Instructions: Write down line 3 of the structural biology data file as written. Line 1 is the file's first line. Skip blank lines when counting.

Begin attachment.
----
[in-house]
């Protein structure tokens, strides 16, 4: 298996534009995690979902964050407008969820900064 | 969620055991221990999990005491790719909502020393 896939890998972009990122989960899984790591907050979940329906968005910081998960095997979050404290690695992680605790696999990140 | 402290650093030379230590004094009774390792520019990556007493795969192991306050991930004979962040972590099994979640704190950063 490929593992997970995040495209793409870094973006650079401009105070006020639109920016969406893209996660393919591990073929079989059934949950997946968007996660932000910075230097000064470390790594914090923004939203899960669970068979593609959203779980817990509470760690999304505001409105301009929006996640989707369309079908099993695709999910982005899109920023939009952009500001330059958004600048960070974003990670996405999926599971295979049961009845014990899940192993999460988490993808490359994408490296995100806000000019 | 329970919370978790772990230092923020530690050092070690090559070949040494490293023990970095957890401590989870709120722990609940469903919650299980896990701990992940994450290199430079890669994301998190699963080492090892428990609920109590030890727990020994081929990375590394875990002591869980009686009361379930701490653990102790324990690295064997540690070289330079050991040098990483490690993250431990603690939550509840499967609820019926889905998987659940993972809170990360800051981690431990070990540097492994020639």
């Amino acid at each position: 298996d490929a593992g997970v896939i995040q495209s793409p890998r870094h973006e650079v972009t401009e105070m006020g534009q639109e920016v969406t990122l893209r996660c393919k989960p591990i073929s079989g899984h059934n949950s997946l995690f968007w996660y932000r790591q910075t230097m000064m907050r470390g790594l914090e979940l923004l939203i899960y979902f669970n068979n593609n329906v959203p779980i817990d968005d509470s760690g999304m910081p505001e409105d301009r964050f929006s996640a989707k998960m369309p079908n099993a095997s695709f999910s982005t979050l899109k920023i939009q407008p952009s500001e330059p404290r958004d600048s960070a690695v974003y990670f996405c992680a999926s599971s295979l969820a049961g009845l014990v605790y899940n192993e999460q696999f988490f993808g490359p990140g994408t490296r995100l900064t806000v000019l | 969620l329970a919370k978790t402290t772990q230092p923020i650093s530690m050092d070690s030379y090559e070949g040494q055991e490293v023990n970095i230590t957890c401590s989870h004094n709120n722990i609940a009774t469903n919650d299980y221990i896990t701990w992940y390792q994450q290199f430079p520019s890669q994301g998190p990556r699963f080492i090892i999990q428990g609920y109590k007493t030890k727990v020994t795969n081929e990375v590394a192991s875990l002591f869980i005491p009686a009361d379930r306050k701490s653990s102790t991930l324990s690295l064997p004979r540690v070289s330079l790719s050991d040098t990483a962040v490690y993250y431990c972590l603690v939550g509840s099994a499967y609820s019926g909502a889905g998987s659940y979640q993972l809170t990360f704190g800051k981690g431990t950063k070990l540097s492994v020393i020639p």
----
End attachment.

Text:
């Amino acid at each position: 298996d490929a593992g997970v896939i995040q495209s793409p890998r870094h973006e650079v972009t401009e105070m006020g534009q639109e920016v969406t990122l893209r996660c393919k989960p591990i073929s079989g899984h059934n949950s997946l995690f968007w996660y932000r790591q910075t230097m000064m907050r470390g790594l914090e979940l923004l939203i899960y979902f669970n068979n593609n329906v959203p779980i817990d968005d509470s760690g999304m910081p505001e409105d301009r964050f929006s996640a989707k998960m369309p079908n099993a095997s695709f999910s982005t979050l899109k920023i939009q407008p952009s500001e330059p404290r958004d600048s960070a690695v974003y990670f996405c992680a999926s599971s295979l969820a049961g009845l014990v605790y899940n192993e999460q696999f988490f993808g490359p990140g994408t490296r995100l900064t806000v000019l | 969620l329970a919370k978790t402290t772990q230092p923020i650093s530690m050092d070690s030379y090559e070949g040494q055991e490293v023990n970095i230590t957890c401590s989870h004094n709120n722990i609940a009774t469903n919650d299980y221990i896990t701990w992940y390792q994450q290199f430079p520019s890669q994301g998190p990556r699963f080492i090892i999990q428990g609920y109590k007493t030890k727990v020994t795969n081929e990375v590394a192991s875990l002591f869980i005491p009686a009361d379930r306050k701490s653990s102790t991930l324990s690295l064997p004979r540690v070289s330079l790719s050991d040098t990483a962040v490690y993250y431990c972590l603690v939550g509840s099994a499967y609820s019926g909502a889905g998987s659940y979640q993972l809170t990360f704190g800051k981690g431990t950063k070990l540097s492994v020393i020639p």